Photo illustration by David Van Dyke
For dear old dad this weekend, what better gift can you offer him than a little brother.
Especially when that sibling is not yours, but Creemore Premium Lager’s.
It’s good to have a little brother.
Maybe that’s why Creemore Traditional Pilsner “parents” Gord Fuller and Karen Gaudino are proud to present their new golden beverage.
OK, so they weren’t there when Creemore’s popular Premium Lager was born. But don’t judge: There are all sorts of families out there. This is the 21st century ….
“We absolutely didn’t want the reaction that this is Creemore’s little brother,” brewmaster Fuller says.
“It’s our interpretation of a classic style of beer.”
Yikes. Hope the little guy wasn’t around to hear that.
Sorry, but after trying it, I can’t help the label. Their staple lager ($2.50 per 473-ml can, LCBO) is one of the beers I have, ahem, familiarized myself with over the years — I was excited to see what their new offering ($2.55 per 473-ml can) would be like, and if it was like their premium staple.
“We kind of talked about a bunch of beer styles,” Creemore’s marketing guru Gaudino says.
They thought about wheat beer and champagne-yeast beer, “but they seemed to be maybe pretentious for us.”
So they went back to their roots.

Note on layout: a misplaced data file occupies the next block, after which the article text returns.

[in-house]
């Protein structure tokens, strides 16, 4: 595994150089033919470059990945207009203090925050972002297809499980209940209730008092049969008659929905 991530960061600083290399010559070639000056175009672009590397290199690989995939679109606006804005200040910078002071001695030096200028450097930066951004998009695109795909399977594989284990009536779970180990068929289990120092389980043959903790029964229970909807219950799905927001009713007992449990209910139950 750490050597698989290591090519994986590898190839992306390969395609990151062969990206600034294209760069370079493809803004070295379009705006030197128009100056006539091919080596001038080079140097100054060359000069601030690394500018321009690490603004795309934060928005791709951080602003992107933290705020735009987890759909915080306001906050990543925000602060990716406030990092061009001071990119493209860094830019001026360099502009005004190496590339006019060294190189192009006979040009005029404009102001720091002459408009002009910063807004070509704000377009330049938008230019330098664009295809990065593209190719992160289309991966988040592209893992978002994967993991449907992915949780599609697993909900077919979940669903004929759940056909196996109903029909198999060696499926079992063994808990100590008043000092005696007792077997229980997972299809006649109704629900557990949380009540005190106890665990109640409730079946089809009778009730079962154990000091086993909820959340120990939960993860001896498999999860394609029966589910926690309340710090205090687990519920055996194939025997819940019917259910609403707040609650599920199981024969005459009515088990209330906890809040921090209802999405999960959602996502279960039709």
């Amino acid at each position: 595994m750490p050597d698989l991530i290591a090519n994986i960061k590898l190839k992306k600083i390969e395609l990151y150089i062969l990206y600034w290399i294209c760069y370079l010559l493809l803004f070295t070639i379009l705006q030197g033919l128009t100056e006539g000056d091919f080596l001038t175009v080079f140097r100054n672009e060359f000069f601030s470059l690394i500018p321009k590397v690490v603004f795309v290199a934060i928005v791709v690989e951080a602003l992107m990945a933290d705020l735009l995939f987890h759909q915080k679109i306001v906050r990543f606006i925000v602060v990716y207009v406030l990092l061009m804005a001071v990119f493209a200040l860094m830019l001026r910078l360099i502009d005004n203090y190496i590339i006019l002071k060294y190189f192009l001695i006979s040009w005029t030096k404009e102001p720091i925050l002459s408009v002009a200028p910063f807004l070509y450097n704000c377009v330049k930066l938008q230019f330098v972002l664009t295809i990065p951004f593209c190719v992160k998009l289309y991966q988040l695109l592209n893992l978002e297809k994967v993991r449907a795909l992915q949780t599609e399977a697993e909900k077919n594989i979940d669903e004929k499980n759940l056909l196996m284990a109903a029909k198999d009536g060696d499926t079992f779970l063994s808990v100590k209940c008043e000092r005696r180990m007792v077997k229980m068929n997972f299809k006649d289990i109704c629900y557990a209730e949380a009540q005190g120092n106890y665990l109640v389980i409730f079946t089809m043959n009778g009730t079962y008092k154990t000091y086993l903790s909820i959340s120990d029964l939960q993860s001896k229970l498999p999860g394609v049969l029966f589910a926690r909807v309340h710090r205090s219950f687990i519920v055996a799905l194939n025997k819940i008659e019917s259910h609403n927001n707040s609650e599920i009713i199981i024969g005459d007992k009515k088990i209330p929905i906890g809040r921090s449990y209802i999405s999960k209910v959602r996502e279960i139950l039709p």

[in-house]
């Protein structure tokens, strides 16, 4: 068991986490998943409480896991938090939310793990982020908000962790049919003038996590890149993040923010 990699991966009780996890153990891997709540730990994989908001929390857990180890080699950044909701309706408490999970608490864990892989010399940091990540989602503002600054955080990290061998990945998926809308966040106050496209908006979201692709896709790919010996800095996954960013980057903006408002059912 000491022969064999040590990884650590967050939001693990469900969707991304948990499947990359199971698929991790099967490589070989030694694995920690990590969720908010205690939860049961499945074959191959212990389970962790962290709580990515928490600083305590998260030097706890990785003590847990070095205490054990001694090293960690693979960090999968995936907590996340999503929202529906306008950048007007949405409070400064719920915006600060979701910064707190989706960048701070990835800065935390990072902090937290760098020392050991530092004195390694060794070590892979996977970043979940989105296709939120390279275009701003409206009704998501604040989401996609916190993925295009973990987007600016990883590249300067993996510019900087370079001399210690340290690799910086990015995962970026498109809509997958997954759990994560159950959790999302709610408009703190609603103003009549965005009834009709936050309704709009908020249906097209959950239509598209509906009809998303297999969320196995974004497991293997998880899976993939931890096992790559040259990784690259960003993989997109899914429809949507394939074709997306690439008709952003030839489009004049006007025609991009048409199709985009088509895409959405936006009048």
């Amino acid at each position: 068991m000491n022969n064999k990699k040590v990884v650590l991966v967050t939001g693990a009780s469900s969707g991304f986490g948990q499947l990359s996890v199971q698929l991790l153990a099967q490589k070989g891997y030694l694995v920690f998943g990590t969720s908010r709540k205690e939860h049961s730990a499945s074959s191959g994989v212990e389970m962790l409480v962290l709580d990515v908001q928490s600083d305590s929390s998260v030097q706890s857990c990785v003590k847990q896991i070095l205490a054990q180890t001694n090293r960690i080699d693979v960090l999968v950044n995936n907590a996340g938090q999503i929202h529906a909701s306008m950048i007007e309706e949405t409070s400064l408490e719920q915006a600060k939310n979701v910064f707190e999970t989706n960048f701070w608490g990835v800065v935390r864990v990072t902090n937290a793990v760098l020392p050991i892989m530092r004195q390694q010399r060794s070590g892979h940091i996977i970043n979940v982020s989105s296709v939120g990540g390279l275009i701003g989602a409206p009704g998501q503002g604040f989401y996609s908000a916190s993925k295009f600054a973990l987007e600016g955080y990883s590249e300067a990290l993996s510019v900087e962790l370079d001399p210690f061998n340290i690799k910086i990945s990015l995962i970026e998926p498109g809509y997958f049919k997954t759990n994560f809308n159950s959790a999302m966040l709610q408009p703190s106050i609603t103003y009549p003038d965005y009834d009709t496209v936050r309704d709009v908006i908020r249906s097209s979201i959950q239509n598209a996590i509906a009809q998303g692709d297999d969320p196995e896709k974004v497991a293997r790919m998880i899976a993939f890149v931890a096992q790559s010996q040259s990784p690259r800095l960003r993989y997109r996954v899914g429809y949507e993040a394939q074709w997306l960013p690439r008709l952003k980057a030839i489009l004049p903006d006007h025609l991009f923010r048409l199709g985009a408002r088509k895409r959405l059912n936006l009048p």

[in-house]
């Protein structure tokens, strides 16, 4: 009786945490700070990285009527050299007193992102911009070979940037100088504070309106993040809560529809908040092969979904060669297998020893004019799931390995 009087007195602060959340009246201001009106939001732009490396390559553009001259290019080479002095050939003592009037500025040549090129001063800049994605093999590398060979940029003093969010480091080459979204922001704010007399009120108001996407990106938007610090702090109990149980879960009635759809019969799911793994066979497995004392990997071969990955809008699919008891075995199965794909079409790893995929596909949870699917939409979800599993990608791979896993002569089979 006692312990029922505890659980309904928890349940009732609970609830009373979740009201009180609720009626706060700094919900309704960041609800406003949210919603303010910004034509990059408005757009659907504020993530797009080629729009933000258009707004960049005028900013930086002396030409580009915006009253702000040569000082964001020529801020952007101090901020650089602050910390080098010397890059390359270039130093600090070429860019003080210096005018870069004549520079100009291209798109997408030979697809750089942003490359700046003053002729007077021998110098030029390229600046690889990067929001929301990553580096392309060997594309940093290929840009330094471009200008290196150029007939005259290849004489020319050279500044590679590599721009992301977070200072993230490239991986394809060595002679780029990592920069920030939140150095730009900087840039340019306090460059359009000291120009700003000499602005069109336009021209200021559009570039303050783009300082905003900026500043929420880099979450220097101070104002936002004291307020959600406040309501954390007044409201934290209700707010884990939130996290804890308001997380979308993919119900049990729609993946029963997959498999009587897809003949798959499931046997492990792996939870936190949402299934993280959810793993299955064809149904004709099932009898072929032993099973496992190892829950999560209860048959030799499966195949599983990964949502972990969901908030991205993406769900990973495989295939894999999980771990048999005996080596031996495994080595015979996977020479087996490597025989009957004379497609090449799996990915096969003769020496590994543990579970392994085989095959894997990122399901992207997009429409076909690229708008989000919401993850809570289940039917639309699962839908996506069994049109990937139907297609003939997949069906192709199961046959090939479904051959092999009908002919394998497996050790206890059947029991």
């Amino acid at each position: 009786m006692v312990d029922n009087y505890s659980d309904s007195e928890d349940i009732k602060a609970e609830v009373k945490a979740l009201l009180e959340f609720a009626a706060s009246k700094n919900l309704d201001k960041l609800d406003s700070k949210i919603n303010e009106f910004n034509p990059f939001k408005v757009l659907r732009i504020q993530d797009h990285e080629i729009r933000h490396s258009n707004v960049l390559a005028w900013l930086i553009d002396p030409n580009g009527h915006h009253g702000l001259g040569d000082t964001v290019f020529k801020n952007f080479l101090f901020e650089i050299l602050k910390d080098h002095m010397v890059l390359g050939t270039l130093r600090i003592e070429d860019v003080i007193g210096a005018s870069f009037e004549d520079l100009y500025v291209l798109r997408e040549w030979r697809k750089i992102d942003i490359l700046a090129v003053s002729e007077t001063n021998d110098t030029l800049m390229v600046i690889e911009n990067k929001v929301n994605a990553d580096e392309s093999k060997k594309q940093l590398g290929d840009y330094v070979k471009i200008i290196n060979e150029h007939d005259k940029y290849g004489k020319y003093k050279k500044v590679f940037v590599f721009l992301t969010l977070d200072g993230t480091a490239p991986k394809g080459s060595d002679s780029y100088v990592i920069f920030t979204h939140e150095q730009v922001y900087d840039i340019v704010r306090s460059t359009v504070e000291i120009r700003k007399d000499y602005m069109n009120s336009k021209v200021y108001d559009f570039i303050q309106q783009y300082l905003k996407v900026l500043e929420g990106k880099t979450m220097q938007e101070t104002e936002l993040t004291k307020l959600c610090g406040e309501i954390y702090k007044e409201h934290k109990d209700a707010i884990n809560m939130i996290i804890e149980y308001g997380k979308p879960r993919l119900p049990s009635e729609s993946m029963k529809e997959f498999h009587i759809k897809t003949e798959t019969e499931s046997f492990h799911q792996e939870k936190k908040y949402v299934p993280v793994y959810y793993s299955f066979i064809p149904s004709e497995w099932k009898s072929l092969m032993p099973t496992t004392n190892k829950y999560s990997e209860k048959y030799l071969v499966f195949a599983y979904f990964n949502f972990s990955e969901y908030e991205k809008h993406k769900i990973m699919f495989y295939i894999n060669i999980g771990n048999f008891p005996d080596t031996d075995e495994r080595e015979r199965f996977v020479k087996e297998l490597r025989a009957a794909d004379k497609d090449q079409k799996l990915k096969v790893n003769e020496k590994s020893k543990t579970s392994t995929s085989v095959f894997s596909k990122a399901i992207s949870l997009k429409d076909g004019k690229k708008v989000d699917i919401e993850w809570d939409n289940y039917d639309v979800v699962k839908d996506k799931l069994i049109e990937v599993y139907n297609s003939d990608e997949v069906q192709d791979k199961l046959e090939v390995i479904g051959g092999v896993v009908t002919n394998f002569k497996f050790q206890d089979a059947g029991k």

Their lager was first designed based on what Fuller says are the best elements of Czechvar (Budweiser Budvar over the Atlantic) and Pilsner Urquell, so a pilsner was a natural selection for their 20th, especially after a trip Fuller took to the Czech Republic two years ago. “We were almost trying to pay homage to these great beers. To copy it exactly wouldn’t be respectful in a way,” Gaudino says.
It’s definitely the maltiest pilsner that I’ve tried. That’s not a bad thing. Dad will be glad to tip this back by the barbecue.
Pilsners are more typically known for the bitterness and aroma of Saaz hops, used in both Creemores, along with Slodek hops in the pilsner.
The little brother actually has a similar aroma to the original lager, and even has what Fuller calls the “flavour fingerprint” of the original. The yeast and water are the same in both beers, butbecause the malts are a little different.
They both have Canadian two-row Pale malts and Cara Amber malts (North American in the lager, weaker German for less amber colour). So there are some similarities.
When switching from lager to pilsner, the little guy’s hops wash over my tongue to trump the nutty, caramel notes of the lager.
(Amazingly, Fuller says there is more malt used in a batch of the pilsner to create balance for the 5.2 percent alcohol per volume beer.)
Dad will prefer this test over the Pepsi Challenge. Give it a try!